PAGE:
Kaitlyn had a different, but equally uplifting first experience. In 2017, YOHANA had their back-to-school Ignite Open Mic event (see somcan.org/ignite-anniversary). “I really wanted to go and check it out because I had been a summer intern at Lyric, where I really learned more about my sexual identity, and worked on an event for LGBTQQ+ and their allies, but after the summer, I didn't really have anything to do, so I went to that Ignite Open Mic. And I remember sitting in the crowd and just seeing them enjoy and just be happy and dance, and they're just having so much fun! And I was just sitting there: Wow! I want to be in that. I started going to the meetings. It was just a new place for me to hang out with people but at the same time they were doing something I love: social justice work.”
Ramon sums up YOHANA: “Most of the people are immigrants and Fil-Ams. Their history has been taken away from them, so it's a space for them to consider as a second home and for them to learn the issues that are happening in the community. Then they can make the neighborhood a better place for those who are also experiencing the same struggles."
“In everything, we move as a group.” - Kaitlyn
Kaitlyn also describes YOHANA as both personally comforting and socially challenging: “Sometimes I feel I have so many struggles to go through, so one thing I can do is go to YOHANA where the staff and my peers are all going to be there for me. Also, it's a space to grow as leaders. We're still trying to build and grow as leaders. We always try to go about everything as a collective. Even when it comes to making decisions, we ask each other, do we want to do this or not? In everything, we move as a group.”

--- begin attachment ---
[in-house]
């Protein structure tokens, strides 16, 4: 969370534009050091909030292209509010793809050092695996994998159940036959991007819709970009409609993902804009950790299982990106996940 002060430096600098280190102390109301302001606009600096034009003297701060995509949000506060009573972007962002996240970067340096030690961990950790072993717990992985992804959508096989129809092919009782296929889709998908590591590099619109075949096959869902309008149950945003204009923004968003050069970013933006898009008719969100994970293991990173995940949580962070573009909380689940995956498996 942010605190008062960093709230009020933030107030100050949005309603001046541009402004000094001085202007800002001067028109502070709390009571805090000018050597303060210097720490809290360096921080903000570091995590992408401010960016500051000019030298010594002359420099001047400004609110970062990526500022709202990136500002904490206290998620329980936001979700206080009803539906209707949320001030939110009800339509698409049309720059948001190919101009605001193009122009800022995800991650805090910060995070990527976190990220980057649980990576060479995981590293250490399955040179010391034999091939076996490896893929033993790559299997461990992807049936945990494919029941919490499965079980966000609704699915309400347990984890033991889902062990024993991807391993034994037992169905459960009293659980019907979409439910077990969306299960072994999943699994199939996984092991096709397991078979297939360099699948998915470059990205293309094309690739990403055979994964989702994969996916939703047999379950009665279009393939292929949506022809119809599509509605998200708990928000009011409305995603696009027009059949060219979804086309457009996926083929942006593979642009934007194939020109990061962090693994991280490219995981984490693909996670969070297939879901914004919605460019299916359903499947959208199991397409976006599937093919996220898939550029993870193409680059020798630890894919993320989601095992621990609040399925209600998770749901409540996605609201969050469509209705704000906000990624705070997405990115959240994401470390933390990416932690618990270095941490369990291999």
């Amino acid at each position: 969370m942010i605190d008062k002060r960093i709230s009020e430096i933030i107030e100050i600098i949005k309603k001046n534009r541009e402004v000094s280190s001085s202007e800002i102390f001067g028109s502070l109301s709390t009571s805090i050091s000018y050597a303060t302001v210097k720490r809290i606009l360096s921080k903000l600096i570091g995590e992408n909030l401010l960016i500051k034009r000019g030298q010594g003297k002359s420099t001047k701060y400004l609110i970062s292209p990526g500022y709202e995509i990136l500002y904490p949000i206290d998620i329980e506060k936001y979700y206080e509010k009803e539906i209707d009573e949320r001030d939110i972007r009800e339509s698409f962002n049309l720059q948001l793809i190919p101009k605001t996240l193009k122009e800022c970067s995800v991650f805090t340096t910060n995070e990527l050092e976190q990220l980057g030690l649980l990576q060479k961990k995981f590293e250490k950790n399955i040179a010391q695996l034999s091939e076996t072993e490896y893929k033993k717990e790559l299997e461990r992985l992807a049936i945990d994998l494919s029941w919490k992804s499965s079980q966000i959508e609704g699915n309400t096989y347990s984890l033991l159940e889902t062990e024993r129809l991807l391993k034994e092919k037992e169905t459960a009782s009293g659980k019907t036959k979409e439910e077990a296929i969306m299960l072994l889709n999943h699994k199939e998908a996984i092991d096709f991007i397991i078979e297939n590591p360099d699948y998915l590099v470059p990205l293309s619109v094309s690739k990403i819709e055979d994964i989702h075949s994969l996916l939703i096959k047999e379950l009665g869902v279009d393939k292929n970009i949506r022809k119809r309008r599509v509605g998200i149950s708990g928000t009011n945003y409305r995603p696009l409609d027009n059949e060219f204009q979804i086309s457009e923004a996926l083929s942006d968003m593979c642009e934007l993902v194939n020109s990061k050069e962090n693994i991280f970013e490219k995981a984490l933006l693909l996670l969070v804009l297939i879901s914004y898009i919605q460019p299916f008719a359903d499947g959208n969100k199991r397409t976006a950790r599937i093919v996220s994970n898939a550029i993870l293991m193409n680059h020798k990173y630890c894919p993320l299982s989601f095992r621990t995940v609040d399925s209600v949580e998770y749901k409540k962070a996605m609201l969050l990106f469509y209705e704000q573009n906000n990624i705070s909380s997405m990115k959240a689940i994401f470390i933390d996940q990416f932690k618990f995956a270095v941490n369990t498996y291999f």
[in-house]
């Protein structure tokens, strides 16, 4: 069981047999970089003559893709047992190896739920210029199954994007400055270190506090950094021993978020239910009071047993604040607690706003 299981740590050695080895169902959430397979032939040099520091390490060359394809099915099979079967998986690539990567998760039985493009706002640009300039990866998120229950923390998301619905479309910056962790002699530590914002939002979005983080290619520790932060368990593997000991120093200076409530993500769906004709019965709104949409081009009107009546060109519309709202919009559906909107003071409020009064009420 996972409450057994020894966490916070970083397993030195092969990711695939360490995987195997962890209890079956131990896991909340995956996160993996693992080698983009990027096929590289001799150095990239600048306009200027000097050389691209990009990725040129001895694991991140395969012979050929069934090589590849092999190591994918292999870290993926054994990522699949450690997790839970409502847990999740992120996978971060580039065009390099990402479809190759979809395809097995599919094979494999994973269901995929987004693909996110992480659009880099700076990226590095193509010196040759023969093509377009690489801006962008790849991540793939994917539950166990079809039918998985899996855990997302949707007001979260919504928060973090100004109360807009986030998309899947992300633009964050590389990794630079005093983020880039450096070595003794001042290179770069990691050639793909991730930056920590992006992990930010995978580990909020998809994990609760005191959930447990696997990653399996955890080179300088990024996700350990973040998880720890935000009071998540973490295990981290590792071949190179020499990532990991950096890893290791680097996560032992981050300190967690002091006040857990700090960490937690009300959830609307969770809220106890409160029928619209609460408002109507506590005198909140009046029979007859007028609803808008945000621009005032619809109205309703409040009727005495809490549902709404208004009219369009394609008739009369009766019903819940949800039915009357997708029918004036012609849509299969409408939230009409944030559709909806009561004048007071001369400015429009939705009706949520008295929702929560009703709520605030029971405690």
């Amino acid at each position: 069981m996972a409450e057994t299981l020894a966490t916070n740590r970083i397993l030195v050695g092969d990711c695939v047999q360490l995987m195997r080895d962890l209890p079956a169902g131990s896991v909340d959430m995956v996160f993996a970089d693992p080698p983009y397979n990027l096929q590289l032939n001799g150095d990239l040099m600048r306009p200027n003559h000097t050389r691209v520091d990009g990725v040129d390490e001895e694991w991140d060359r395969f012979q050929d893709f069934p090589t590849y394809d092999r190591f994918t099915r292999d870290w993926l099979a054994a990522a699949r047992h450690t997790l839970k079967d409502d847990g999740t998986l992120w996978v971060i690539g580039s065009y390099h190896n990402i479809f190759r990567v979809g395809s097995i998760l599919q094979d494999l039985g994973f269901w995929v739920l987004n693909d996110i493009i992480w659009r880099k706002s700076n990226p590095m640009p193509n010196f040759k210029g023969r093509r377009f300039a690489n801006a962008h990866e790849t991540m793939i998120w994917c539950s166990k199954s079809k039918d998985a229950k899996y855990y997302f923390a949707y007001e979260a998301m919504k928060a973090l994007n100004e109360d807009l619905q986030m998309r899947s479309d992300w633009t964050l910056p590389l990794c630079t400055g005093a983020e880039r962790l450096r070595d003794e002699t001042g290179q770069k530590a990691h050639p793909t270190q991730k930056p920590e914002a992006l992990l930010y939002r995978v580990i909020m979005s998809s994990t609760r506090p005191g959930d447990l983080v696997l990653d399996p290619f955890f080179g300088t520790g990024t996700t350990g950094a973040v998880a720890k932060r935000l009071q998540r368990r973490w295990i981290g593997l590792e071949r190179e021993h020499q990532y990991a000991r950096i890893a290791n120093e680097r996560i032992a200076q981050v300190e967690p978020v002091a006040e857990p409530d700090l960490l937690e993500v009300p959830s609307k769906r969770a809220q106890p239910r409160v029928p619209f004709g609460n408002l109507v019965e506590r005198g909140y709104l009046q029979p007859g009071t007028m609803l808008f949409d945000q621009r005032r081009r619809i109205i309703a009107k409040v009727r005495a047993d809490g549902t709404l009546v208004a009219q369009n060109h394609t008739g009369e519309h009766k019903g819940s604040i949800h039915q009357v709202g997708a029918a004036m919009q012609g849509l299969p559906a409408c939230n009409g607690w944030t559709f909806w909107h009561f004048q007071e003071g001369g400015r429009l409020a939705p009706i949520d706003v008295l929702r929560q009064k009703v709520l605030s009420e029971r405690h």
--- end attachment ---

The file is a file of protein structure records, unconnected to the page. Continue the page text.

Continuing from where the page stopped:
At this point in the interview, Ramon and Kaitlyn demonstrate this by finishing each other’s sentences:
Ramon: “And we succeed as a group, or we could fail as a group. It's all good.”
Kaitlyn: “Me and Ramon are facilitating the Land is Life internship, with Kuya Ray as the staff facilitator. How did I forget about that? That was a really big step for us.”
Ramon: “It's really a big opportunity for us to step up some of our skills.”
One challenging skill is public speaking. During the Budget Justice Coalition Campaign in June, when Ramon advocated for youth funding at the City Hall meeting, Kaitlyn spoke at the rally.
“Yeah, I did. Ha! I was really nervous because I didn't think there was going to be that many people. But at the same time, everything that I said was coming from the heart, because I appreciate YOHANA so much, how it has impacted my life and made me grow as a person.”
“At the rally, I was explaining that when you're funding the youth, it's like growing a plant. It’s an investment. You’re growing a plant because you're watering it, you're maintaining it, you give it the sun. And it starts from a small stem, and then it grows, and it blooms into the plant that it's supposed to be. It has all the leaves, and the fruits, and the seeds. And that's kind of us. We're all individually growing as leaders, but at the same time we're together in YOHANA. Yeah, that's how I see it.”